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Overcoming Regional Startup Challenges: Latin America

January 18, 2017


In our new GIST Net series, Overcoming Regional Startup Challenges, we’ll share expert insights around identifying and overcoming common obstacles facing startups around the world. In the first installment, we spoke with Dr. Agostinho Almeida, Investment Manager with Promotora’s Venture Capital Unit in Colombia about particular challenges facing Latin American startups.

Four Main Challenges Facing Startups in Latin America

Product Development

In my experience, tech startups struggle with developing something customers want – and are willing to buy. They also seem to have difficulty developing products that fall within regulatory or policy constraints. Part of the issue is a recent fascination with the MVP (Minimum Viable Product) concept. With the MVP mindset, startups are sometimes not asking the right questions with the end user in mind because of the focus on developing so fast prior to that phase.


There’s little connection between market strategy and sales. Startups, particularly those led by younger entrepreneurs, feel that developing a product or technology is enough. They don’t realize that you need to generate sales to not only help fund the venture, but to gauge customer interest and test scalability.

Funding Lifecycle

The ecosystem is young and relatively small. Compared to other countries, there’s a lack of funding lifecycle in the region, especially outside the IT sector. Most available funding (in $ value) from private funds is either in the IT space or for companies at later stages (late VC and PE). Pre-seed, seed and early VC are not so common. If you look at sectors such as biotech, health and agiculture, it will represent only 4% of the VC/PE investment in the last five years. That's not necessarily bad, but a reality we must face. Another important question to ask ourselves: how many of the first generation VC fund managers will open a second fund? 

Cultural Mindset to Criticism

This may be a cultural issue, but some entrepreneurs from Latin countries have difficulty with honest and straightforward feedback. It seems they are sometimes reluctant to listen and take advice or input from the market or investors, especially if it isn't what that want to hear. Although being stubborn can be an important entrepreneurial trait, in most cases not listening to feedback to help inform your business plans or product designs may mean running a successful business turns into a matter of luck at the end of the day.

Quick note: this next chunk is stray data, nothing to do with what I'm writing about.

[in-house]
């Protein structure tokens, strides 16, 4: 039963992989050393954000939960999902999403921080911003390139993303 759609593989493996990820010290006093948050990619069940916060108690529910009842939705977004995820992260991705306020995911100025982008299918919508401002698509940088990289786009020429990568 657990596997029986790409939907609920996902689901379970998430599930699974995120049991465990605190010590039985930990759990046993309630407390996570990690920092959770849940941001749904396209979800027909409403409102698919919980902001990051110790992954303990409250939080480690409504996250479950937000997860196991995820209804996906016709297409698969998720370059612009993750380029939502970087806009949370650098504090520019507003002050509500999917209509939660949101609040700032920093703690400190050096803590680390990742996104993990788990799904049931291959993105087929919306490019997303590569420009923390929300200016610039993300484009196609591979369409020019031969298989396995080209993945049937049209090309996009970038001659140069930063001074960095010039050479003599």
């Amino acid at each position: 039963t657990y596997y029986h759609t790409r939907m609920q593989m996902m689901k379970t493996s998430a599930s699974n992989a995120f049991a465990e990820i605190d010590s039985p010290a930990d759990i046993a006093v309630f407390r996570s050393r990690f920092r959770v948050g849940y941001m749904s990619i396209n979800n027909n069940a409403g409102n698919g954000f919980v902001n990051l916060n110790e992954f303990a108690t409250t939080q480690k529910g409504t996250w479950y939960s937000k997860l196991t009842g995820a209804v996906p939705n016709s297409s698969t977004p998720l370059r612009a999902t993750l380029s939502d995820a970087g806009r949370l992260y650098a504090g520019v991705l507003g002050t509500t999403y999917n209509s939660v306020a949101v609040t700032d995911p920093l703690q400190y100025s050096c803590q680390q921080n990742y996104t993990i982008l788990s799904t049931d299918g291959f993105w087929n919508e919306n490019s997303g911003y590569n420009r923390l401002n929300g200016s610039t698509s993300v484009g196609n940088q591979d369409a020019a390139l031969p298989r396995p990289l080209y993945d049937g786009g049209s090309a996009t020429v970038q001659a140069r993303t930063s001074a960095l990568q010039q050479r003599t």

Ways to Overcome These Challenges

Understand the Landscape

The sooner startups talk to customers, the better. Startups should also identify knowledge gaps around customer needs, pain points and mindsets. Talk to buyers, end users, service providers – anyone that can shed some light on the space you’re trying to work in.

Plan for Lack of Financing

As mentioned, there isn’t much seed capital or VC investment outside of tech or IT. Startups should take that into account when developing a value proposition and road map. Be prepared to move faster through other regions or countries where there’s investor interest, or make plans to grow organically or with other investment sources.

Get Your Hands Dirty 

Generating sales isn’t just to raise funding. It's mainly about using the sales experience to understand what customers are willing to pay for, how they’ll use the product, and their purchasing mindset.

Keep an Open Mind

Don’t take feedback personally. Expert advice or customer comments are a critical part of the entrepreneurial process. Without feedback, startups flounder in the dark much longer than necessary – or simply fail.

About Dr. Agostinho Almeida

Dr. Agostinho Almeida, is an Investment Manager with Promotora’s Venture Capital Unit. Based in Medellín, Colombia, Agostinho has executive training in Tech Commercialization and Venture Capital, and currently is part of a team that leads the IT and Life Sciences Portfolio companies at Promotora. There he helps manage a COP$ 40,000 Million size fund, which has made 7 investments and 3 exits (2 total and 1 partial) in the Life Sciences and IT sectors and is currently fundraising for a second fund of COP$ 60,000 Million.  Additionally, Agostinho has helped develop businesses and projects in sectors ranging from medical devices to software development and has co-founded and owned three companies, raising approximately 2.0 € million euros for his different ventures.

[Image credit: Shutterstock]

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